SG:  Pink?  I don’t like pink.  I don’t even buy pink fabric. Oh, wait, here is a gradated solid.  I bought a pack of these pastels (Lord, what WAS I thinking? That’s not me at all.)  But it does work with the colors in the ribbon. How about a pink border around the basket on the stripe?

VT:  Yes.  At last you heard me.  Pink.  Pink.  Pink.

SG:  Ok.  There is now a border around the basket.  It’s pink.  And, can I let it be raw-edged, since that is the way I applied the basket?

VT:  Yes.  Sure.

SG:  Done.  Now that is going on the green background from the original tablecloth.  Good grief, how many layers is this?  I guess I should cut triangles from the green and frame the center rather than continue to build thickness.  More cutting and fitting and sewing.  But that’s what it needs to be.

Now I need to layer the quilt.  Cotton batting this time, and look, I found a pink calico for the backing.

VT:  Ok, I’m done talking.  Have your way with me now as you quilt.  Oh, I guess you will bind me with that stripe, too; since that seems to be the only fabric you can use for a binding.  But will you not make it bias this time?  Let’s be a little bit subtle with it, ok?

SG:  Good idea.  Especially since I’ve used almost all of the stripe and it will have a jillion seams anyway.  But I’ll place the stripes perpendicular to the edge.

Quilting is done.  I repeated the bow motif from the original basket.  I drew a replica, resized, marked it on corners of quilt, and stitched with heavy pink thread.  I quilted the remainder using a matching fine thread (silk) so the emphasis is on the texture, not the stitch.

VT:  Your quilting worked out nicely.  But now the center stripe is a bit puffy.  Can you get it to settle down a bit?

SG:  Sure.  I’ll do the seed stitch with a matching thread.  But it makes a mess on the back.

VT:  Find something pink.  You use vintage linens for the labels anyway.  Just find one large enough to cover that center square.

SG:  I agree that it needs to be pink.  I don’t have any vintage pink stuff (nor pink dye).  I don’t DO pink.  But, you are right – any other color will be too high contrast.  It is the back, after all.

VT:  So, wait.  You don’t have to finish today.  Wait until you find the right thing.

SG:  Oh, WOW.  I saw this pink linen handkerchief at an antique mall. With lace.  It was $3.  More than I normally pay for a hankie to stitch on as a label.  But I thought of you and bought it.

VT:  Good girl.  I’m worth it.

rescued remnants backSG:  Done.  Label attached with seed stitch that just goes through to the batting.  Sleeve attached the same way.  You aren’t square, close though.  (16” x 17″).  And you speak “pink”

 

Bee Still my Heart

bee skep on notebook page leftbee skep on notebook page right

I see that today has been designated as National Honey Bee Day, begun to increase community awareness of beekeeping in the U.S.  Such a holiday is a perfect excuse to share a few pieces of fiber art with a beekeeping theme.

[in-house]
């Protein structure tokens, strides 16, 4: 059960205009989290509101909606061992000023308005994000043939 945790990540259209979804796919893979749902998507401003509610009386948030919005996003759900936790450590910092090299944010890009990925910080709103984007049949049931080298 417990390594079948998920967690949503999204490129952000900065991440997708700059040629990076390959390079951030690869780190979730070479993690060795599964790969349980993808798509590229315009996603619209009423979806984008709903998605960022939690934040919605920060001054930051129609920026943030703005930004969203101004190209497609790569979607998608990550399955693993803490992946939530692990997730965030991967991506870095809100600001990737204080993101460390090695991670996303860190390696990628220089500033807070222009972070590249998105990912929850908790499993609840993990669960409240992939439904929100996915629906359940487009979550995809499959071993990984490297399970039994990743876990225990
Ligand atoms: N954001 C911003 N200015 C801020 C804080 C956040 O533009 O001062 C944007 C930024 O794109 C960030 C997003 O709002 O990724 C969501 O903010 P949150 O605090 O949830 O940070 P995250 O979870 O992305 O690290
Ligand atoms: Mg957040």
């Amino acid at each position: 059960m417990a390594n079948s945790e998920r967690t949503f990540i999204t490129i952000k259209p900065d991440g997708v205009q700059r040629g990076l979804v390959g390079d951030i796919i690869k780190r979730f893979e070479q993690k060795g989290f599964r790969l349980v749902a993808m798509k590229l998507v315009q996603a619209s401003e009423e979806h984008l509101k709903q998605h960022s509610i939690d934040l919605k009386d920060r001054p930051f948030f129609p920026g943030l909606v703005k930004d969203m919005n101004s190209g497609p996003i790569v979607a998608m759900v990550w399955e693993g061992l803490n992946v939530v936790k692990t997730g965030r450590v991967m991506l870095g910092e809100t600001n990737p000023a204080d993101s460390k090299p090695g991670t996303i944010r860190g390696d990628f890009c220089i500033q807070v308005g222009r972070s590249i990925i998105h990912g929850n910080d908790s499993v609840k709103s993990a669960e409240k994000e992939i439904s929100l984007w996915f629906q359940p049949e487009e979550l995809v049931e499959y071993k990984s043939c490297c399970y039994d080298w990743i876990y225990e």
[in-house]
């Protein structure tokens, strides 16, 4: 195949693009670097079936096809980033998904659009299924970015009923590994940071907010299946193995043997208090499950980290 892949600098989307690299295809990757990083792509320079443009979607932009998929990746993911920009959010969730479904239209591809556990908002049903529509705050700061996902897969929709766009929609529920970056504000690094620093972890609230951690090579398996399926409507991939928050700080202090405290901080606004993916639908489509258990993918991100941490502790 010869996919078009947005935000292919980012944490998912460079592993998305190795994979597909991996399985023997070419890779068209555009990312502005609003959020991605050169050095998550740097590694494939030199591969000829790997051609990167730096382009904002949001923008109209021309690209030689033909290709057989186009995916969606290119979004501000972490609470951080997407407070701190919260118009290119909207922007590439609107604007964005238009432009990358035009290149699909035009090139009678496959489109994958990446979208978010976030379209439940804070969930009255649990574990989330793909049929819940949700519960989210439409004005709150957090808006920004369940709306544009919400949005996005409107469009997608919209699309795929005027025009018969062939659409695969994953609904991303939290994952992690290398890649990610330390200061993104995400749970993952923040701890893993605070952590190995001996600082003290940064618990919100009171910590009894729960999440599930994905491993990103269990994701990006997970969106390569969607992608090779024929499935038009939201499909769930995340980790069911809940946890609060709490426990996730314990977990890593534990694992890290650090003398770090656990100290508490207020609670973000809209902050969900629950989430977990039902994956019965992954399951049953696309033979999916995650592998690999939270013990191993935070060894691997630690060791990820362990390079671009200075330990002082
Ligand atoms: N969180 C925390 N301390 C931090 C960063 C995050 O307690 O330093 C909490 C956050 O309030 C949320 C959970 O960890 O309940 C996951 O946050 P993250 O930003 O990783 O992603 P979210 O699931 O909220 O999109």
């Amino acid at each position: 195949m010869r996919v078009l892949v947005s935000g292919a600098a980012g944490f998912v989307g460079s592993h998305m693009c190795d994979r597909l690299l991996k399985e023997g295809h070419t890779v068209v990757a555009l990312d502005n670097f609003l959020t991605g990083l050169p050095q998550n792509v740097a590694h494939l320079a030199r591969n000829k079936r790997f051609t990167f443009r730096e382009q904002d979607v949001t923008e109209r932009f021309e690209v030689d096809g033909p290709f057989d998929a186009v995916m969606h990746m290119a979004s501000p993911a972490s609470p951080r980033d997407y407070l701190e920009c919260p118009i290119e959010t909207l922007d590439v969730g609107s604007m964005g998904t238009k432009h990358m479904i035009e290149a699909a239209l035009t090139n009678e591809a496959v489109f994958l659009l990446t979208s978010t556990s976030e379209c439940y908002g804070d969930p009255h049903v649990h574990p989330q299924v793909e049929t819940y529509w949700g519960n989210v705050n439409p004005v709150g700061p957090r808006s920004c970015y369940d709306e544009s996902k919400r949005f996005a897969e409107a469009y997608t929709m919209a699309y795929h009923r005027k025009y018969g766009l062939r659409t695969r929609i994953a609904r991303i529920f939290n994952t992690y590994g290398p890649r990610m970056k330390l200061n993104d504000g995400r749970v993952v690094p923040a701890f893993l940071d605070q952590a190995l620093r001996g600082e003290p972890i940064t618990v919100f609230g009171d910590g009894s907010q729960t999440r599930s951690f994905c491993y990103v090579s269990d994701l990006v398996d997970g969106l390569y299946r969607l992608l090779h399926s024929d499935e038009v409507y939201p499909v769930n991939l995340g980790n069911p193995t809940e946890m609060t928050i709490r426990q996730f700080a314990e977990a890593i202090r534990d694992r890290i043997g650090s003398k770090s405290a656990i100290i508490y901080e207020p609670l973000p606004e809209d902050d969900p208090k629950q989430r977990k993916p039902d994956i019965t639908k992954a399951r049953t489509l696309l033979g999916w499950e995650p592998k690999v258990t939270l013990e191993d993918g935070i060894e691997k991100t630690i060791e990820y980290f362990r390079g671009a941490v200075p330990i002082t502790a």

After I sold my childhood home to Billy, a former colleague of my Daddy, I received a treasured package.  Billy was doing some remodeling and found two of my Daddy’s high school science lab books behind the walls of a closet.  His graduation from Sycamore High School was in 1932, so the Biology and Physical Science lab manuals predate that.

I never knew my Daddy could draw, but in these books I found his drawings of crawfish, birds, fish, chemistry lab equipment, and BEES.  I was excited to find his handwriting, which looked exactly like it did later in life, but the drawings were a wonderful surprise.  I scanned some of the images and printed them on parchment paper and framed them as Christmas gifts for family members, but the lab on the bees got special treatment.

Beekeeping detail rightI printed those two pages on commercially prepared fabric for printing, then used those as the background for appliquéd bee skeps, vines, leaves, berries, and bees.  Cotton was used for the vines and leaves, beehives are a woven cotton, berries are made with silk ribbon, and the bees are appliquéd from felted wool.  The quilting is hand guided free motion on a domestic sewing machine. Each piece of this pair finishes at 12” x 15”. In keeping with the school theme, I entitled this pair Beekeeping 101.

beauty & beesThis reconnection with my Daddy’s history with bees spurred me to stitch several more quilts with bees and beehives.  I modified a pattern from Maggie Bonanomi to create Beauty and the Bees in wool.  The background is commercially handdyed and felted black wool.  All the appliqué pieces are felted wool from recycled clothing, mine and Goodwill’s.  The pink berries and tendrils are machine couched with my free motion couching foot, one of the most fun-to-use tools in my toolbox!

Still busy as a bee, I wanted a colony on blue.  So I created a simple design using a single bee skep, and used needleturn appliqué on the Blackbird Design fabric that looks like a cross stitch sampler.  I return to that fabric frequently, in different colorways, because it adds another layer of interest to any quilt while paying tribute to another one of my needlework loves – cross stitch.  A section of this piece appears in the banner at the top of the page.